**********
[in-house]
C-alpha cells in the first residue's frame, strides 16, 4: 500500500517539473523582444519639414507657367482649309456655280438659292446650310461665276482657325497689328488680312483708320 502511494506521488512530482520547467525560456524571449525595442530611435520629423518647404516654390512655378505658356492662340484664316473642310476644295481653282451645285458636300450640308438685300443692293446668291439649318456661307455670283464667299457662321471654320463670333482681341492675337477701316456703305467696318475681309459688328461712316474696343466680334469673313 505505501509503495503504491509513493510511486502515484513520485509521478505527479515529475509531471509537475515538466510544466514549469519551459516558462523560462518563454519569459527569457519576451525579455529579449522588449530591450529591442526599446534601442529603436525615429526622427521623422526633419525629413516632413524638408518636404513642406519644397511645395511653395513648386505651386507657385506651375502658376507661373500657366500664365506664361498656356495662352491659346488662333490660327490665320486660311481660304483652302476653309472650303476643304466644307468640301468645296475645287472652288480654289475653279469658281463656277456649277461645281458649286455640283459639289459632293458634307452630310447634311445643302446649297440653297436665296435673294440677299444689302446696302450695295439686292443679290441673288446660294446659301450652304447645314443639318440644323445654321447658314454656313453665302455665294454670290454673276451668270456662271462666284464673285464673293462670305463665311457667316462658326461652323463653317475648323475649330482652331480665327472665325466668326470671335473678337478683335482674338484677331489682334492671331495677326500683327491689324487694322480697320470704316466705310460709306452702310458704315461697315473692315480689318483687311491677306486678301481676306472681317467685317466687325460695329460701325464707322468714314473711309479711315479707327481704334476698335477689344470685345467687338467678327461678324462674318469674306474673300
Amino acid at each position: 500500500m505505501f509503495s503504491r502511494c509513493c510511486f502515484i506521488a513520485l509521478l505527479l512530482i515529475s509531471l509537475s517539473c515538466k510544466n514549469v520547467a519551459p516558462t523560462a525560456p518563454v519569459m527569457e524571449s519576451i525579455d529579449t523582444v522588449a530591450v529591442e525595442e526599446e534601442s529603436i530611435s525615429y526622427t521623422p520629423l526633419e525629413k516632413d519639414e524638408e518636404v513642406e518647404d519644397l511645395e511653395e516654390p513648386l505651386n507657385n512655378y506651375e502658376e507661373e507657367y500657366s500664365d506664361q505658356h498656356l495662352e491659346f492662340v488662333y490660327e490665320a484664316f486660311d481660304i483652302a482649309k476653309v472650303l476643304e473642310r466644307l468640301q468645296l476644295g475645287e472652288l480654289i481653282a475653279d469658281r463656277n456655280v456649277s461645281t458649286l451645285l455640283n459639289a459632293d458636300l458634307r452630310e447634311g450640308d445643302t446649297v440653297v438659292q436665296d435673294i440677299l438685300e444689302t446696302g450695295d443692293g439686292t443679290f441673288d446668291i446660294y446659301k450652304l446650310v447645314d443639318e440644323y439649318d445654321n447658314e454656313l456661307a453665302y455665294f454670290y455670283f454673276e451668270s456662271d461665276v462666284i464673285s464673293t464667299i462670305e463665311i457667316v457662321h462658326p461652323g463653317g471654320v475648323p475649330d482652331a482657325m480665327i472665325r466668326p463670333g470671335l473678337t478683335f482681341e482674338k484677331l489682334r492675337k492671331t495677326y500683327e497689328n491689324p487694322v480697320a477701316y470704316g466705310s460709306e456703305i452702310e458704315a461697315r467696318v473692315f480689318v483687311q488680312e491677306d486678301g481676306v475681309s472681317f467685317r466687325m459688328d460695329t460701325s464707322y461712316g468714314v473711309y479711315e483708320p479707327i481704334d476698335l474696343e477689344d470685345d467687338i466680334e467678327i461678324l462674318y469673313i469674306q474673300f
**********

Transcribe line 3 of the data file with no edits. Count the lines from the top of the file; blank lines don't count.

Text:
Amino acid at each position: 500500500m505505501f509503495s503504491r502511494c509513493c510511486f502515484i506521488a513520485l509521478l505527479l512530482i515529475s509531471l509537475s517539473c515538466k510544466n514549469v520547467a519551459p516558462t523560462a525560456p518563454v519569459m527569457e524571449s519576451i525579455d529579449t523582444v522588449a530591450v529591442e525595442e526599446e534601442s529603436i530611435s525615429y526622427t521623422p520629423l526633419e525629413k516632413d519639414e524638408e518636404v513642406e518647404d519644397l511645395e511653395e516654390p513648386l505651386n507657385n512655378y506651375e502658376e507661373e507657367y500657366s500664365d506664361q505658356h498656356l495662352e491659346f492662340v488662333y490660327e490665320a484664316f486660311d481660304i483652302a482649309k476653309v472650303l476643304e473642310r466644307l468640301q468645296l476644295g475645287e472652288l480654289i481653282a475653279d469658281r463656277n456655280v456649277s461645281t458649286l451645285l455640283n459639289a459632293d458636300l458634307r452630310e447634311g450640308d445643302t446649297v440653297v438659292q436665296d435673294i440677299l438685300e444689302t446696302g450695295d443692293g439686292t443679290f441673288d446668291i446660294y446659301k450652304l446650310v447645314d443639318e440644323y439649318d445654321n447658314e454656313l456661307a453665302y455665294f454670290y455670283f454673276e451668270s456662271d461665276v462666284i464673285s464673293t464667299i462670305e463665311i457667316v457662321h462658326p461652323g463653317g471654320v475648323p475649330d482652331a482657325m480665327i472665325r466668326p463670333g470671335l473678337t478683335f482681341e482674338k484677331l489682334r492675337k492671331t495677326y500683327e497689328n491689324p487694322v480697320a477701316y470704316g466705310s460709306e456703305i452702310e458704315a461697315r467696318v473692315f480689318v483687311q488680312e491677306d486678301g481676306v475681309s472681317f467685317r466687325m459688328d460695329t460701325s464707322y461712316g468714314v473711309y479711315e483708320p479707327i481704334d476698335l474696343e477689344d470685345d467687338i466680334e467678327i461678324l462674318y469673313i469674306q474673300f